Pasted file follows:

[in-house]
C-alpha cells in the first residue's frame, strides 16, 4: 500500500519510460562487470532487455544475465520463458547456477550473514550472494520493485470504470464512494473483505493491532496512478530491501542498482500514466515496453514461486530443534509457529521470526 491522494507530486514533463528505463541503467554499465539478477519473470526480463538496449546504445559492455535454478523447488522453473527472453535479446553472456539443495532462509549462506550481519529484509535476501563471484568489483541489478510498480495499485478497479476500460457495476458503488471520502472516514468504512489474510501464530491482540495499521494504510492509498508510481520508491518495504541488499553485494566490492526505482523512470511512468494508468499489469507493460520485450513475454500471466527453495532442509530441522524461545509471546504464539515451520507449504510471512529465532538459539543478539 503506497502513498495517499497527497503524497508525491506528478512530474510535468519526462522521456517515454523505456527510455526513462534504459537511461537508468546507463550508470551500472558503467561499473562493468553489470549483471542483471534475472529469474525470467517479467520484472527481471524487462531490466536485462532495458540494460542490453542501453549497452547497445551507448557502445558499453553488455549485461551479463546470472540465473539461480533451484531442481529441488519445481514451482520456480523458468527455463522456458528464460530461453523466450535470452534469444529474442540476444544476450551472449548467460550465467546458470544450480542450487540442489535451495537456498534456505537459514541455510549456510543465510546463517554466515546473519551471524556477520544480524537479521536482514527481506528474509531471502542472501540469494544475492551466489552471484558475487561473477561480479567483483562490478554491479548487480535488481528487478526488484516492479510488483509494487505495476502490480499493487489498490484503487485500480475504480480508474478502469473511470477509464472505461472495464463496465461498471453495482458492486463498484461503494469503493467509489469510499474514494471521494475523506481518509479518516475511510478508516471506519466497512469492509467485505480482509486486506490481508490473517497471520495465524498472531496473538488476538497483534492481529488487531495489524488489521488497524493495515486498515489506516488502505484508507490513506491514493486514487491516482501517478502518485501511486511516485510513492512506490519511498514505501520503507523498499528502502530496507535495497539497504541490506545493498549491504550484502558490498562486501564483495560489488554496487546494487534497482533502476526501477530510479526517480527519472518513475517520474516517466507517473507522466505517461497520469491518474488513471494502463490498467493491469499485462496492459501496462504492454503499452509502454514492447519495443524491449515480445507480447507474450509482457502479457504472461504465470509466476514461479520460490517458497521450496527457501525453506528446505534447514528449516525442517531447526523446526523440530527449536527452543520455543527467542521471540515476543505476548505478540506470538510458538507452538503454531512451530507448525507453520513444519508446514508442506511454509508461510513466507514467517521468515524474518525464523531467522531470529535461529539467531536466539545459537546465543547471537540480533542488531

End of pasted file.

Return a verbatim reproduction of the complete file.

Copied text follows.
[in-house]
C-alpha cells in the first residue's frame, strides 16, 4: 500500500519510460562487470532487455544475465520463458547456477550473514550472494520493485470504470464512494473483505493491532496512478530491501542498482500514466515496453514461486530443534509457529521470526 491522494507530486514533463528505463541503467554499465539478477519473470526480463538496449546504445559492455535454478523447488522453473527472453535479446553472456539443495532462509549462506550481519529484509535476501563471484568489483541489478510498480495499485478497479476500460457495476458503488471520502472516514468504512489474510501464530491482540495499521494504510492509498508510481520508491518495504541488499553485494566490492526505482523512470511512468494508468499489469507493460520485450513475454500471466527453495532442509530441522524461545509471546504464539515451520507449504510471512529465532538459539543478539 503506497502513498495517499497527497503524497508525491506528478512530474510535468519526462522521456517515454523505456527510455526513462534504459537511461537508468546507463550508470551500472558503467561499473562493468553489470549483471542483471534475472529469474525470467517479467520484472527481471524487462531490466536485462532495458540494460542490453542501453549497452547497445551507448557502445558499453553488455549485461551479463546470472540465473539461480533451484531442481529441488519445481514451482520456480523458468527455463522456458528464460530461453523466450535470452534469444529474442540476444544476450551472449548467460550465467546458470544450480542450487540442489535451495537456498534456505537459514541455510549456510543465510546463517554466515546473519551471524556477520544480524537479521536482514527481506528474509531471502542472501540469494544475492551466489552471484558475487561473477561480479567483483562490478554491479548487480535488481528487478526488484516492479510488483509494487505495476502490480499493487489498490484503487485500480475504480480508474478502469473511470477509464472505461472495464463496465461498471453495482458492486463498484461503494469503493467509489469510499474514494471521494475523506481518509479518516475511510478508516471506519466497512469492509467485505480482509486486506490481508490473517497471520495465524498472531496473538488476538497483534492481529488487531495489524488489521488497524493495515486498515489506516488502505484508507490513506491514493486514487491516482501517478502518485501511486511516485510513492512506490519511498514505501520503507523498499528502502530496507535495497539497504541490506545493498549491504550484502558490498562486501564483495560489488554496487546494487534497482533502476526501477530510479526517480527519472518513475517520474516517466507517473507522466505517461497520469491518474488513471494502463490498467493491469499485462496492459501496462504492454503499452509502454514492447519495443524491449515480445507480447507474450509482457502479457504472461504465470509466476514461479520460490517458497521450496527457501525453506528446505534447514528449516525442517531447526523446526523440530527449536527452543520455543527467542521471540515476543505476548505478540506470538510458538507452538503454531512451530507448525507453520513444519508446514508442506511454509508461510513466507514467517521468515524474518525464523531467522531470529535461529539467531536466539545459537546465543547471537540480533542488531